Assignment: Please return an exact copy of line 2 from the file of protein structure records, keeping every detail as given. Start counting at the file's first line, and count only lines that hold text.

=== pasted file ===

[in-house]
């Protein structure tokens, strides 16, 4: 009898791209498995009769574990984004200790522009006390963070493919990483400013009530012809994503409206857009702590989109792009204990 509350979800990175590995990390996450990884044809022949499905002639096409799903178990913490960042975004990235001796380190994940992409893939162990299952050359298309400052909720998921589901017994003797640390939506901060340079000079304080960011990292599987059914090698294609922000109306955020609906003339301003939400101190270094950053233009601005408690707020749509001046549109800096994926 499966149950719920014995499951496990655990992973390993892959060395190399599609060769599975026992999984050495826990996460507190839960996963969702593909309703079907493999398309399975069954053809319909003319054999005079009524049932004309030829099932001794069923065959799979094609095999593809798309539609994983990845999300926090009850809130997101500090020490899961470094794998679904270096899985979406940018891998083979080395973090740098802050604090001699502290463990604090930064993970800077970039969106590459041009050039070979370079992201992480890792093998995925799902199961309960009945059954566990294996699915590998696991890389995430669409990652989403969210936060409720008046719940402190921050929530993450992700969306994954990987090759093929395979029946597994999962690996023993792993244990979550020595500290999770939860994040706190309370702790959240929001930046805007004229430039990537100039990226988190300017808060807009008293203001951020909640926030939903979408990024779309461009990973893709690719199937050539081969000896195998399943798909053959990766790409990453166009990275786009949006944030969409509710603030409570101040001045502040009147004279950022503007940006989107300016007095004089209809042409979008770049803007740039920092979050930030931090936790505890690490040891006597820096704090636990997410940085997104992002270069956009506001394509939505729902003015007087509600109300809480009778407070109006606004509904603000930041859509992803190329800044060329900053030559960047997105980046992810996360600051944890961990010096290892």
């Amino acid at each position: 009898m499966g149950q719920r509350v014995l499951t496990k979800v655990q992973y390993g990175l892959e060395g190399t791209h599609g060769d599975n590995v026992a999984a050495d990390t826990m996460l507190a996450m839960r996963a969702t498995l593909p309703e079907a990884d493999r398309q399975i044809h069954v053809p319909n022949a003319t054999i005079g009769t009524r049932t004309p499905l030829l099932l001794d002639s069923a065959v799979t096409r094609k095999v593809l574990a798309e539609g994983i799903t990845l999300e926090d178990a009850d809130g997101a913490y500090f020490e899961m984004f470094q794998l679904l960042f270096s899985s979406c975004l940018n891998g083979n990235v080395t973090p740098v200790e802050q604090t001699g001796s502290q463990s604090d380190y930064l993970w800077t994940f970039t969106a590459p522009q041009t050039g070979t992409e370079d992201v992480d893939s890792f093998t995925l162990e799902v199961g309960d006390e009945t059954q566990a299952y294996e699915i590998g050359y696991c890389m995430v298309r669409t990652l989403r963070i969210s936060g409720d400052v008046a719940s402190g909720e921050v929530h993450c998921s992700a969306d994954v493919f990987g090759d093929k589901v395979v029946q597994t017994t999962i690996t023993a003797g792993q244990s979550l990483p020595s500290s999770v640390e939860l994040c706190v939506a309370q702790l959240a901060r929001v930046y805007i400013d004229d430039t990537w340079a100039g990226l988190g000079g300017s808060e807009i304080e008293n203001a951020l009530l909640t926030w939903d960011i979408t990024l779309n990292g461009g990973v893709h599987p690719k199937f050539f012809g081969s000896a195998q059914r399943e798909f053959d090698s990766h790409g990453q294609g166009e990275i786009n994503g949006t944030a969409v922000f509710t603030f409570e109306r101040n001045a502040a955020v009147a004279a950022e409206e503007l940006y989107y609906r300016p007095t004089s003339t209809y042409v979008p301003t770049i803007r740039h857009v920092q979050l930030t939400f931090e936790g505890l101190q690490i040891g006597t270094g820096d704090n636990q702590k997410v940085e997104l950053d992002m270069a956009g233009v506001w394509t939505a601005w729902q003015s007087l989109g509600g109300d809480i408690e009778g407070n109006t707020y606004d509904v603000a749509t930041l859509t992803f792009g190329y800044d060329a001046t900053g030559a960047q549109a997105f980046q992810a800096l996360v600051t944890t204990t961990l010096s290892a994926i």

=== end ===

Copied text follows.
């Protein structure tokens, strides 16, 4: 009898791209498995009769574990984004200790522009006390963070493919990483400013009530012809994503409206857009702590989109792009204990 509350979800990175590995990390996450990884044809022949499905002639096409799903178990913490960042975004990235001796380190994940992409893939162990299952050359298309400052909720998921589901017994003797640390939506901060340079000079304080960011990292599987059914090698294609922000109306955020609906003339301003939400101190270094950053233009601005408690707020749509001046549109800096994926 499966149950719920014995499951496990655990992973390993892959060395190399599609060769599975026992999984050495826990996460507190839960996963969702593909309703079907493999398309399975069954053809319909003319054999005079009524049932004309030829099932001794069923065959799979094609095999593809798309539609994983990845999300926090009850809130997101500090020490899961470094794998679904270096899985979406940018891998083979080395973090740098802050604090001699502290463990604090930064993970800077970039969106590459041009050039070979370079992201992480890792093998995925799902199961309960009945059954566990294996699915590998696991890389995430669409990652989403969210936060409720008046719940402190921050929530993450992700969306994954990987090759093929395979029946597994999962690996023993792993244990979550020595500290999770939860994040706190309370702790959240929001930046805007004229430039990537100039990226988190300017808060807009008293203001951020909640926030939903979408990024779309461009990973893709690719199937050539081969000896195998399943798909053959990766790409990453166009990275786009949006944030969409509710603030409570101040001045502040009147004279950022503007940006989107300016007095004089209809042409979008770049803007740039920092979050930030931090936790505890690490040891006597820096704090636990997410940085997104992002270069956009506001394509939505729902003015007087509600109300809480009778407070109006606004509904603000930041859509992803190329800044060329900053030559960047997105980046992810996360600051944890961990010096290892």